Chinweike Anugwolu disclosed how his brother developeed high fever of learning of payments suspension and urged the relevant authorities to help prevent MMM’s crash. “Please, don’t let this source of income to manly Nigeria crash. Although I warned them, including my brother. Now, he has high fever.”
But, Ukwachinaka wrote he doesn’t really care if he loses money in MMM.
“Who cares?! MMM4Life! It’s my money. Don’t worry if I lose it. Just know that I received N400, 000 this evening.”
In another twist, the Lagos State Emergency Management Agency (LASEMA) urged Nigerians to dial an emergency line, 112, if they see anybody trying to commit suicide as a result of possible frustration from MMM’s freezing of payments till next year.
Two months ago, the House of Representatives ordered an investigation into the operations of the scheme.
Last month, the Presidency, Securities and Exchange Commission (SEC) and the Central Bank of Nigeria (CBN) as well as economic analysts warned Nigerians that the MMM is a ponzi scheme not designed to last and that they would lose money in the long run.
CBN distanced itself from the scheme.
Acting Director of Corporate Communication, Mr Isaac Okorafor, said MMM subscribers should bear their crosses. “All I can tell you is that we have repeatedly warned Nigerians about the dangers of investing their savings in ponzi schemes. It is unfortunate that some people have failed to heed these warnings. They are on their own.” MMM’s suspensions of operations in Nigeria is similar to events in South Africa where the scheme collapsed and was forced to start over, according to Quartz.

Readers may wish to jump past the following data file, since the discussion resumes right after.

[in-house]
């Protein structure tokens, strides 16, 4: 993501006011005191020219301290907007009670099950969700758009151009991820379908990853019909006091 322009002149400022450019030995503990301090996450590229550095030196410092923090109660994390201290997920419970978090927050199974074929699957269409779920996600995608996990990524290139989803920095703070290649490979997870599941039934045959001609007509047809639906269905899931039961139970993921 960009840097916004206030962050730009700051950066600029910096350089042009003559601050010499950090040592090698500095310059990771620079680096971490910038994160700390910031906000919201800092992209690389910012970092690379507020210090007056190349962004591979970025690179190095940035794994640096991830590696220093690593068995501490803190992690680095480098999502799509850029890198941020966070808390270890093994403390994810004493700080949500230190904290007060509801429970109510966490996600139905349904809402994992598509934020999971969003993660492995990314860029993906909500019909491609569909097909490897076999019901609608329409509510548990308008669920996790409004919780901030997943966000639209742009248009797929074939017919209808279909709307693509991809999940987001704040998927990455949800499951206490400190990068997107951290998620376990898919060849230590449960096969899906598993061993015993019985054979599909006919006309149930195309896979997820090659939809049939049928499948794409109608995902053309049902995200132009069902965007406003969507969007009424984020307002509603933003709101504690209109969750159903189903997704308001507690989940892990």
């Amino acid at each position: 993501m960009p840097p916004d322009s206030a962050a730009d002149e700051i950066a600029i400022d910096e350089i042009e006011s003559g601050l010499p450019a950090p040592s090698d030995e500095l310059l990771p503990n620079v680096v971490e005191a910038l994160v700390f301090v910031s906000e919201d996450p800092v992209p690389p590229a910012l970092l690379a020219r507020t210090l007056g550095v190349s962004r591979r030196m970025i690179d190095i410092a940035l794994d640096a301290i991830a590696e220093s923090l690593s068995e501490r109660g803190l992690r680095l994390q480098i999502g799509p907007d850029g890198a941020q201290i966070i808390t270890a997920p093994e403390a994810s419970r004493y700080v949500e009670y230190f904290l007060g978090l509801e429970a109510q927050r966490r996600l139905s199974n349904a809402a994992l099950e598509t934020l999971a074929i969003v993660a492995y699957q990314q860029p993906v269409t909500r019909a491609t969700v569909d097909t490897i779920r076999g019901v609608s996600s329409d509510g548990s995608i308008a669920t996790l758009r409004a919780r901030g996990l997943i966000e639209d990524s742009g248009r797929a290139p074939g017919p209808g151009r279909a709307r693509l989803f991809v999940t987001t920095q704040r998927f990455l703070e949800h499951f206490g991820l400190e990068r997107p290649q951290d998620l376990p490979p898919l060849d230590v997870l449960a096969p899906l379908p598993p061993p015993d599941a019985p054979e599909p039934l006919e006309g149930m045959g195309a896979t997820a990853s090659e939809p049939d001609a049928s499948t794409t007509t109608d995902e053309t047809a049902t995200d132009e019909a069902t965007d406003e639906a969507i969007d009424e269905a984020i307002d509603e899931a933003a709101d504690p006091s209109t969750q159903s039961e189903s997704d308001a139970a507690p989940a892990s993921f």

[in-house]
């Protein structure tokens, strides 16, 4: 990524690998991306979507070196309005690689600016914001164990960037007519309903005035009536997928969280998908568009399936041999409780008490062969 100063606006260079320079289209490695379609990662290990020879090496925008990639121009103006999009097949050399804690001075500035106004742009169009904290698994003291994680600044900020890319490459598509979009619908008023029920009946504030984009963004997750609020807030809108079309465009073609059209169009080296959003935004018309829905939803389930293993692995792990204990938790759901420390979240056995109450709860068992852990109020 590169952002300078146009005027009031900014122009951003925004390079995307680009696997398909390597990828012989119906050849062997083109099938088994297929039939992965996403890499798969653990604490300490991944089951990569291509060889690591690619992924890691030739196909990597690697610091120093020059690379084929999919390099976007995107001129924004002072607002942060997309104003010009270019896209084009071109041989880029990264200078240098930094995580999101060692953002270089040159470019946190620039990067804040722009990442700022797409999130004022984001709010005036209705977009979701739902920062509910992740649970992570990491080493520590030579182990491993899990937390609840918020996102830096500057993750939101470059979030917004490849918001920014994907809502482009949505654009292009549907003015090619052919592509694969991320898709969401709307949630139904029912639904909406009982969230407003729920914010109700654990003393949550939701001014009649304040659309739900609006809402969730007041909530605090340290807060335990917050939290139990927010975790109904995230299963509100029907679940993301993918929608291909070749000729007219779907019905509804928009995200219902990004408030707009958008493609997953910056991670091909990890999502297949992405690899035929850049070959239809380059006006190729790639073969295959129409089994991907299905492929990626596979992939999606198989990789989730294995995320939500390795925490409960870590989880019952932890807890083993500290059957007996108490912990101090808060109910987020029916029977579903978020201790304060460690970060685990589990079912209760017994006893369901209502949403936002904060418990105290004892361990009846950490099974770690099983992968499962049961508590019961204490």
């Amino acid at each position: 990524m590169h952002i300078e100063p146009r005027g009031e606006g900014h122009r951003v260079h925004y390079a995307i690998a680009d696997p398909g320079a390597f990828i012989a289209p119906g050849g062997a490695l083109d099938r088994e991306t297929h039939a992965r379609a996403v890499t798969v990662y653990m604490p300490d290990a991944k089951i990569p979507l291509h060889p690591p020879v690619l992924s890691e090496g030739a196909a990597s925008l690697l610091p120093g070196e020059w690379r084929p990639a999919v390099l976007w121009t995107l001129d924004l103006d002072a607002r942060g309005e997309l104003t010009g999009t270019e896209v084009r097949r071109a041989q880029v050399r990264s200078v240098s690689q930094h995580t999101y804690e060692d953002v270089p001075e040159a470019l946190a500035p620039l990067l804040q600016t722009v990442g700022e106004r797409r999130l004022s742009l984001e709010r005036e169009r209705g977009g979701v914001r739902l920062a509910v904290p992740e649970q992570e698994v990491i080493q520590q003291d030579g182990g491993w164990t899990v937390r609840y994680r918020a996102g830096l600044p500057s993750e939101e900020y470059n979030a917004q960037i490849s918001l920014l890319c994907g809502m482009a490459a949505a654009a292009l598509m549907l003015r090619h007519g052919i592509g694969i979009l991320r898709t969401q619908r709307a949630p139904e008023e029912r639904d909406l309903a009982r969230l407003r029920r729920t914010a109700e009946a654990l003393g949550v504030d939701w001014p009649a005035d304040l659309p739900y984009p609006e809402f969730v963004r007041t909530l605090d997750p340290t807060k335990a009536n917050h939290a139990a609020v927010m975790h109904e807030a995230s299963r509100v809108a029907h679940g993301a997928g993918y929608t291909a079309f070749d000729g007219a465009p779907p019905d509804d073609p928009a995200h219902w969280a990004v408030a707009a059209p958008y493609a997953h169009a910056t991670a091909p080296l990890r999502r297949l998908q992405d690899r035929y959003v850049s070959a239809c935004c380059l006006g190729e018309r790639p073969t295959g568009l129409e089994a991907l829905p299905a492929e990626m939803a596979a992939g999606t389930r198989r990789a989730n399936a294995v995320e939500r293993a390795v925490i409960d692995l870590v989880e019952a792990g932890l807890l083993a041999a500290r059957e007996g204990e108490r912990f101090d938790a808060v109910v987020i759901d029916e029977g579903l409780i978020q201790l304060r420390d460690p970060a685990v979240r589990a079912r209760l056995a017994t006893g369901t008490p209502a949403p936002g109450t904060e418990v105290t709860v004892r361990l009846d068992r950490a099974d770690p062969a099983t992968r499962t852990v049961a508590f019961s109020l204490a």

As with Nigeria, MMM blamed the collapse on “persecution.”
Similarly, in Zimbabwe, the scheme temporarily suspended operations and slashed withdrawal exchange rates upon resumption causing participants to lose 80 percent of their investment.
MMM, according to Wikipedia, was established in 1989, by Sergei Mavrodi, his brother Vyacheslav Mavrodi, and Olga Melnikova.
The name of the company was taken from the first letters of the three founders’ surnames. Initially, the company imported computers and office equipment.
In January 1992, tax police accused MMM of tax evasion, leading to the collapse of the MMM-bank, and causing the company to have difficulty obtaining financing to support its operations.
Faced with difficulties in funding its foreign trade, the company switched to the financial sector.
It offered American stocks to Russian investors, but met with little success.
Later, MMM-Invest was created for the purpose of collecting vouchers during privatisation. This effort was similarly unsuccessful.
MMM created its successful ponzi scheme in 1994. The company started attracting money from private investors, promising annual returns of up to one thousand percent. It is unclear whether a ponzi scheme was Mavrodi’s initial intention, in as much as such extravagant returns might have been possible during the Russian hyperinflation in such commerce as import-export.
But, participants have expressed their disappointments on the measure as they explained that the same measure being put for the sustainability of the scheme would lead to its eventual collapse.
Meanwile, the Economic and Financial Crimes Commission (EFCC) says it warned Nigerians against investing in MMM.
There have been several warnings against participating in the scheme from the Securities and Exchange Commission (SEC), the Central Bank of Nigeria (CBN) and the House of Representatives which also ordered an investigation into the operation of the scheme, in October.
SEC, CBN and have warned Nigerians against participating in the scheme which they described as a “Ponzi” scheme.